Appellate Insights

Sep 09, 2021 Laurie J. Hepler
Is This Injunction Stayed?

The general rule of thumb is that an appeal automatically stays a “mandatory” injunction, but not a “prohibitory” injunction. But the distinction between mandatory and prohibitory injunctions isn’t always clear.  What makes an injunction “mandatory,” and thus stayed?  Here are three core principles from our

Jul 13, 2021 Alana H. Rotter
Back to Basics

Lawyers who’ve been living with a case, especially in an area of their specialty, are deeply immersed in the relevant law.  But don’t assume that’s true of the court—judges tend to be generalists, given the wide array of cases on their dockets.  To maximize persuasiveness,

Jun 10, 2021 Laurie J. Hepler
Batting Practice

Oral argument brings some predictable questions—and some that the briefing lawyer wouldn’t easily think of.  Diligent solo preparation can cover most of the predictable ground.  But arguing counsel needs the insights of lawyers or client representatives who didn’t work on the briefs, to prepare for

May 17, 2021 Alana H. Rotter
A Picture Is Worth A Thousand Words

Legal briefs make for dense reading.  Images, charts, and other visual displays can help alleviate that density, conveying key information succinctly and effectively.  Some things to consider: Images or charts can be inserted directly into the body of a brief, in place of – or

Apr 13, 2021 Laurie J. Hepler
You Gotta Have Standards

Appellate courts examine every issue through a lens—the “standard of review”—that deeply affects the analysis of whether prejudicial error occurred. Briefs must do so too. The most lenient standard, “substantial evidence” review, applies to claims of error in fact-finding, because judges and juries are closest

Mar 11, 2021 Alana H. Rotter
Should I Answer That?

Upon receiving a writ petition seeking interlocutory appellate review, the real party in interest must make a strategic decision: whether to file a preliminary opposition, or wait to see if the Court of Appeal will summarily deny the petition on its own.  Here are some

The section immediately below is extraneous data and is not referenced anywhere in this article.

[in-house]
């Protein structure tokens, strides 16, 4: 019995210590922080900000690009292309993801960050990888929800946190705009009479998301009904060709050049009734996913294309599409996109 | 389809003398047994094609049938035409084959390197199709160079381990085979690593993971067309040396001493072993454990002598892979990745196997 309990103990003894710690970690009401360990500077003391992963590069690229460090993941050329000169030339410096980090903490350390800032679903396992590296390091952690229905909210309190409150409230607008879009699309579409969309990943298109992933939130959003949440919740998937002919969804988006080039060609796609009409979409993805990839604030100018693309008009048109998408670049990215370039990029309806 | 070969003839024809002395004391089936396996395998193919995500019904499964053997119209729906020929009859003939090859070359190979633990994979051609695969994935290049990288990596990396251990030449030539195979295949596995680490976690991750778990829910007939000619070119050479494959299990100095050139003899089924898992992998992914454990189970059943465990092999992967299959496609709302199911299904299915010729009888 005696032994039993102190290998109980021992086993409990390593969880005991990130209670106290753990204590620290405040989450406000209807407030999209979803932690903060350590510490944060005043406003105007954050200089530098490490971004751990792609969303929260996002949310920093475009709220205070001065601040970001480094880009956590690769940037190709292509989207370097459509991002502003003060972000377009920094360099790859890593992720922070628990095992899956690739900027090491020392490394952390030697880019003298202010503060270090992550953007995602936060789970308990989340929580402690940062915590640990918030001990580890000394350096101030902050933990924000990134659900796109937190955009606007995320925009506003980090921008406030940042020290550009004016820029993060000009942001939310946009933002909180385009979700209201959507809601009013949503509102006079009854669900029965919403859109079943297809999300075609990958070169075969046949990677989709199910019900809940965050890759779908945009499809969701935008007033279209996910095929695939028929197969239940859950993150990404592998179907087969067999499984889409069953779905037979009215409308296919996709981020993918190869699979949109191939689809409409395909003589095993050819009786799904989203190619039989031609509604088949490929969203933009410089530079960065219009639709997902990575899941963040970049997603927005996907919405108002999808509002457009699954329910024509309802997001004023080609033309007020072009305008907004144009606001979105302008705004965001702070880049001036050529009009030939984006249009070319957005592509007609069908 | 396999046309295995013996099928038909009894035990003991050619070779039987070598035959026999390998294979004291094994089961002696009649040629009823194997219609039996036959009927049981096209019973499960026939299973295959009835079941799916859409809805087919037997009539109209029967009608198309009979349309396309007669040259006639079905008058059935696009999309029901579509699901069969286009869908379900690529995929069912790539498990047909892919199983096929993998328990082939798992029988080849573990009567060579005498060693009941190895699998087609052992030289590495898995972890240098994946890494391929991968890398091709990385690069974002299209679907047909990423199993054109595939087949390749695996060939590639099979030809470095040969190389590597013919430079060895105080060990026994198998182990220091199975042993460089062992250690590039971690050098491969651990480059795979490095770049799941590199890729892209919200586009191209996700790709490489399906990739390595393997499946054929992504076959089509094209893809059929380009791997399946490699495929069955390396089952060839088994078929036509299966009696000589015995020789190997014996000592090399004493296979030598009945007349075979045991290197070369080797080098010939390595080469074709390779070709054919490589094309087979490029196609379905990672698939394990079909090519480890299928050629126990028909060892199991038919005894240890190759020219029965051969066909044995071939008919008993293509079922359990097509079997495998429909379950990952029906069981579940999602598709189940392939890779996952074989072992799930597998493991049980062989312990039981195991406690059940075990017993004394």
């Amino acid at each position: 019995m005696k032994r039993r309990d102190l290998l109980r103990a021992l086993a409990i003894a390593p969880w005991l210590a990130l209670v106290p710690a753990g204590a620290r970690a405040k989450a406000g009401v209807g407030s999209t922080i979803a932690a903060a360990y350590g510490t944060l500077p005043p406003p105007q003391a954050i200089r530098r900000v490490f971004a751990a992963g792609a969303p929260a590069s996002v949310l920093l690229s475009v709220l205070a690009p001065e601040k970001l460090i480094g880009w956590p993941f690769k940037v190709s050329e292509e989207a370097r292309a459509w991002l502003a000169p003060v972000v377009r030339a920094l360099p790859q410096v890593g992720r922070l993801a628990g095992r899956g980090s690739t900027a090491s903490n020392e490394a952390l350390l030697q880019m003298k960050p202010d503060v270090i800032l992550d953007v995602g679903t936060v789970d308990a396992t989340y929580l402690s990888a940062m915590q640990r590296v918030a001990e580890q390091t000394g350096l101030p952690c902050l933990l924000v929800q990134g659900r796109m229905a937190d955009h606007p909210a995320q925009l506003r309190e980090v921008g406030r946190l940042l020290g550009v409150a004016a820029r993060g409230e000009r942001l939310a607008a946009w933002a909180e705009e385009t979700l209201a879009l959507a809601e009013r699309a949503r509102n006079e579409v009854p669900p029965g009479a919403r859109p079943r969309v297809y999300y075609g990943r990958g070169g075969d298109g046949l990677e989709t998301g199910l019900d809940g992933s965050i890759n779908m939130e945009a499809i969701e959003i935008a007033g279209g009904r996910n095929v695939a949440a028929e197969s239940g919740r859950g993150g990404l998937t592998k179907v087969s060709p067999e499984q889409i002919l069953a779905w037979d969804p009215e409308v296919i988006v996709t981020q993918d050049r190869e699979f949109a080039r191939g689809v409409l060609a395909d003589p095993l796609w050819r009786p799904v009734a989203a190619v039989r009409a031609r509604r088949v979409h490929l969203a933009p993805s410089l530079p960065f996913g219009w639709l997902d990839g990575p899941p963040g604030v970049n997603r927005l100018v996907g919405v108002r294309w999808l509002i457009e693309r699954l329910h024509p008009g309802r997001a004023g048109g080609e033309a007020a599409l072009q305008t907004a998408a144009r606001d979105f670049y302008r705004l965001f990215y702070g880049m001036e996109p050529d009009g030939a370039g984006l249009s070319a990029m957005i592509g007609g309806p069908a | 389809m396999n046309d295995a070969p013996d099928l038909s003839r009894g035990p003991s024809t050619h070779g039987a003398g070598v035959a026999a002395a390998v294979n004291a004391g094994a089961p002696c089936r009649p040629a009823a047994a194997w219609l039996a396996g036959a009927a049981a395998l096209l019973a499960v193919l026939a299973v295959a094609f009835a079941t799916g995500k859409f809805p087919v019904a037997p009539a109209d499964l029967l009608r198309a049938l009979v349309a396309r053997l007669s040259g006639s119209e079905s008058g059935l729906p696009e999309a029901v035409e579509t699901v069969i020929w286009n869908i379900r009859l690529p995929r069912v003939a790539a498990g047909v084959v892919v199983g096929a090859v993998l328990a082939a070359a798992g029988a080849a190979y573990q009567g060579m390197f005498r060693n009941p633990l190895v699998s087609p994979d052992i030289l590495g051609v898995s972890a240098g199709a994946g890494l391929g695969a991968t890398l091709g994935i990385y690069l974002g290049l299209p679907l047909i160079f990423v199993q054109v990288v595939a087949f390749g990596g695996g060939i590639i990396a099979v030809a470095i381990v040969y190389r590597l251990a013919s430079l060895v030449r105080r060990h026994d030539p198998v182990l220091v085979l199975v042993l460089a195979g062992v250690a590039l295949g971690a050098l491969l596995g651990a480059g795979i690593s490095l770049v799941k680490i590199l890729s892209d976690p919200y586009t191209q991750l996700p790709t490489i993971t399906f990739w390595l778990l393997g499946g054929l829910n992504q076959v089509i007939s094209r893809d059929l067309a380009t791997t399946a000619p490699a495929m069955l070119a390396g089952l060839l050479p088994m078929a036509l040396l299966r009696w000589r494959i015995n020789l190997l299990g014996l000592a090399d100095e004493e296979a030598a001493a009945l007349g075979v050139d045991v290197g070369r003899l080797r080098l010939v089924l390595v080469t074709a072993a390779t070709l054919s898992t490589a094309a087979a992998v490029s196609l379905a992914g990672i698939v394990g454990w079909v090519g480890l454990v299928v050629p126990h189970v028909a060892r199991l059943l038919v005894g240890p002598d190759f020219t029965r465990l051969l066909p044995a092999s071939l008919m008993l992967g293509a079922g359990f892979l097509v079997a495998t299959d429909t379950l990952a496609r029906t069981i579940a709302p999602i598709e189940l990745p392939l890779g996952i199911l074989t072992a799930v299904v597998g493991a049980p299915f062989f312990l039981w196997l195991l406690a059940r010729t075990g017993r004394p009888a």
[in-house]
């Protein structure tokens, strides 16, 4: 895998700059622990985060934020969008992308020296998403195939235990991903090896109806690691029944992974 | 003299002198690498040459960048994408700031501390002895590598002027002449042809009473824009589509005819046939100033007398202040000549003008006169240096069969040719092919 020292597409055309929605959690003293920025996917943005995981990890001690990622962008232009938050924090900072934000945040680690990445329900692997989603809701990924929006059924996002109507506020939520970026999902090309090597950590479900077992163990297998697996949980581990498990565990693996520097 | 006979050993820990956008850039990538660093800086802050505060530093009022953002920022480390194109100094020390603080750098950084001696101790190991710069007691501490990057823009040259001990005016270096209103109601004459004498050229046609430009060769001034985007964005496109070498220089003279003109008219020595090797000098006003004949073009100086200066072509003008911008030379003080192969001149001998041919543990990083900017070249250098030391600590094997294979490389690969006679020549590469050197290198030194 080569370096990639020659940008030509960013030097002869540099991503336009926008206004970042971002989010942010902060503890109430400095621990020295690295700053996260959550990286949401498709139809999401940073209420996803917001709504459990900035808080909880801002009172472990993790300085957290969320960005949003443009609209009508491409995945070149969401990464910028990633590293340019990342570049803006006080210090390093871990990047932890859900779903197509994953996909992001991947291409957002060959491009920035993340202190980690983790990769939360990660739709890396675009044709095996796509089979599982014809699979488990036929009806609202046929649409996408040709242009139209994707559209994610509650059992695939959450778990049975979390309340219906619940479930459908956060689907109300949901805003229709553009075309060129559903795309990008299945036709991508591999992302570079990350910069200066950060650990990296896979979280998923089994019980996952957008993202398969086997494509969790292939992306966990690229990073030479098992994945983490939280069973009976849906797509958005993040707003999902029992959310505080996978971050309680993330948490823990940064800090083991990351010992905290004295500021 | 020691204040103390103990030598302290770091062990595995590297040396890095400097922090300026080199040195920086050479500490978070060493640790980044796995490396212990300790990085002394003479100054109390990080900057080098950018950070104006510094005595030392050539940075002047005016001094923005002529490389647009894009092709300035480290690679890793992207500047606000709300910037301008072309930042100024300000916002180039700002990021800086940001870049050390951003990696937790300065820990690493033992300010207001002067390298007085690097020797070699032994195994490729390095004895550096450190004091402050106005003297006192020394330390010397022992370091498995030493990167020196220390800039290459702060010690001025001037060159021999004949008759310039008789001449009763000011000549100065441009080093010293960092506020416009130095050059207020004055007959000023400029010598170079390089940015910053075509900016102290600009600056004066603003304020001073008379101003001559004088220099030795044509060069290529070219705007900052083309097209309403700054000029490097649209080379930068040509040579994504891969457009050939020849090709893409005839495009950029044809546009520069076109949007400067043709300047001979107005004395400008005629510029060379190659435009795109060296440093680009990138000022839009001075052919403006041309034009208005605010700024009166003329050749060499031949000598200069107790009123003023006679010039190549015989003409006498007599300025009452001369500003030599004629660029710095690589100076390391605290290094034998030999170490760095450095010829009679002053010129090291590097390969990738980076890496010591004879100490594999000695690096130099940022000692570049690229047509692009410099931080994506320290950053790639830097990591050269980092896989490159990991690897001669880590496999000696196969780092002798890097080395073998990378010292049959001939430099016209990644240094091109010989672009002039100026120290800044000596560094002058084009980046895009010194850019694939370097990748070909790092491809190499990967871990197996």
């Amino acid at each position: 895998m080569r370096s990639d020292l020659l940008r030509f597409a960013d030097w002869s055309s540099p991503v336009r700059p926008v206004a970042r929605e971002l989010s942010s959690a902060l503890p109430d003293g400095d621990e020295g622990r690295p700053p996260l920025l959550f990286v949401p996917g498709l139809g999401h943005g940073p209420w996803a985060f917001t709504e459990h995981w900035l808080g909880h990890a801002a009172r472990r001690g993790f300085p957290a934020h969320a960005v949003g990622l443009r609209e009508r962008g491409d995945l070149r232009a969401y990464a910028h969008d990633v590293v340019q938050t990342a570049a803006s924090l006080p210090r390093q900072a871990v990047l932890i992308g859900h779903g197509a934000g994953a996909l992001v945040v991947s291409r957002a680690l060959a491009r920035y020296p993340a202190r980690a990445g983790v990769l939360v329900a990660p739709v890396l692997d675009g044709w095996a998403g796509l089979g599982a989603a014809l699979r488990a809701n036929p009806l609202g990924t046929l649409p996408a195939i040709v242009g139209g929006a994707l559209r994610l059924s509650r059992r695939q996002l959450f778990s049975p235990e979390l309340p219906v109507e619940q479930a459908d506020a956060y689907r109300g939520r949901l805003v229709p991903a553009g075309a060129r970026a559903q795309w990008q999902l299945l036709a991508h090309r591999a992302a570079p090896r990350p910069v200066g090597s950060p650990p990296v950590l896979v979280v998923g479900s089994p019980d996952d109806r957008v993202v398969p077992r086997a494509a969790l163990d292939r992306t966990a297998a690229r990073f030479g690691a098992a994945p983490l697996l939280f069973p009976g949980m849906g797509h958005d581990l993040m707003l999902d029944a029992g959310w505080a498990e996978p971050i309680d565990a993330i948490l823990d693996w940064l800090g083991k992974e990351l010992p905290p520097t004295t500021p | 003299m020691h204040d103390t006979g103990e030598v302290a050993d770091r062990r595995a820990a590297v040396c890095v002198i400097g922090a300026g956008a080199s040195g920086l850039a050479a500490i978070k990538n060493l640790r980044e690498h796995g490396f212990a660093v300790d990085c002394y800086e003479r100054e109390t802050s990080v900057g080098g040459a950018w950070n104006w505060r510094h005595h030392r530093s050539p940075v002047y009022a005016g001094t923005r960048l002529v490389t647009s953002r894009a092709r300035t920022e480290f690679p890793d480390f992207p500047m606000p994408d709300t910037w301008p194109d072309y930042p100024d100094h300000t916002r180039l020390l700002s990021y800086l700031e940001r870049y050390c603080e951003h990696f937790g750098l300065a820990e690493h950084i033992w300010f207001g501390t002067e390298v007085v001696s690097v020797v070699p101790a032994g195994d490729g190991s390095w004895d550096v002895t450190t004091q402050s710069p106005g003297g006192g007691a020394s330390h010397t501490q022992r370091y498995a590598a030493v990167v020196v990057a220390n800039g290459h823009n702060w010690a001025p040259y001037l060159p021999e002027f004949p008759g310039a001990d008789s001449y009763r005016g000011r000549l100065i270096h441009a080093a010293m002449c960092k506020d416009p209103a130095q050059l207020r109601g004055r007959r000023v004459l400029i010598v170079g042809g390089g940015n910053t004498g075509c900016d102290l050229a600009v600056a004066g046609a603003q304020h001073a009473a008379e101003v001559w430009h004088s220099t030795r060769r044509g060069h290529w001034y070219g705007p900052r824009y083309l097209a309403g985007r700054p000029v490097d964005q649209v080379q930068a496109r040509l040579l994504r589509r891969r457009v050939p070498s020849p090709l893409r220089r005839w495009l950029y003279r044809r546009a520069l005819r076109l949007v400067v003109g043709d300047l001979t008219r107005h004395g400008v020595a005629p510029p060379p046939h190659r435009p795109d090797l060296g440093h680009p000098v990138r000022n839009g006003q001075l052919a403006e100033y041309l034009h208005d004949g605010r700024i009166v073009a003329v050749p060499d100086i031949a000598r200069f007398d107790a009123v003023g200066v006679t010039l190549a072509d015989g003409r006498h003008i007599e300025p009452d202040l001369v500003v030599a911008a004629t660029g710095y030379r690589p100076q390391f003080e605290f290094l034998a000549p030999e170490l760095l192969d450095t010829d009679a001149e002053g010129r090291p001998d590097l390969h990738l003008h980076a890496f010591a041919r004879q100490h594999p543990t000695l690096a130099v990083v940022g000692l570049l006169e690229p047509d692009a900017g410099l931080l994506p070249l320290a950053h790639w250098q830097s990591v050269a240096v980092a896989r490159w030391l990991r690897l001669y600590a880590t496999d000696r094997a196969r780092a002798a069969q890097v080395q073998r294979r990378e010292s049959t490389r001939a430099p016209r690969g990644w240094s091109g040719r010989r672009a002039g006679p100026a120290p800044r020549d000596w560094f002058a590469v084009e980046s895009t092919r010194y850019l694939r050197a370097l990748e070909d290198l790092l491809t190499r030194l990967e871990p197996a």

Feb 11, 2021 Laurie J. Hepler
A Paradigm Shift

Moving from trial court litigation to appeal, especially after a loss, requires a serious mental shift.  To evaluate prospects for success, clients and trial counsel should focus on how appeals differ from the crucible they’ve just been through. First, appellate courts assume the trial court

Jan 13, 2021 Alana H. Rotter
What Are Friends For?

Amicus curiae (“friend of the court”) briefs are an ever-expanding dimension of appellate practice. Here are some pointers to consider in soliciting or writing them: Amicus briefs can serve various functions, from providing factual/industry context to raising legal arguments that the parties missed. They should

Nov 12, 2020 Laurie J. Hepler
The Whole Map

California’s appellate courts influence the law elsewhere.  Our courts often develop precedent on issues before other states do, and other states may consider those precedents persuasive.  So for corporate clients, appellate strategy should consider long-term interests in all states where the client operates. Does the

Oct 14, 2020 Alana H. Rotter
Hot Off The Press

Appellate courts often will refuse to consider an authority mentioned for the first time at oral argument.  But there is generally a gap of 3-18 months between the close of appellate briefing and argument.  If a relevant new decision is issued during that gap, consider

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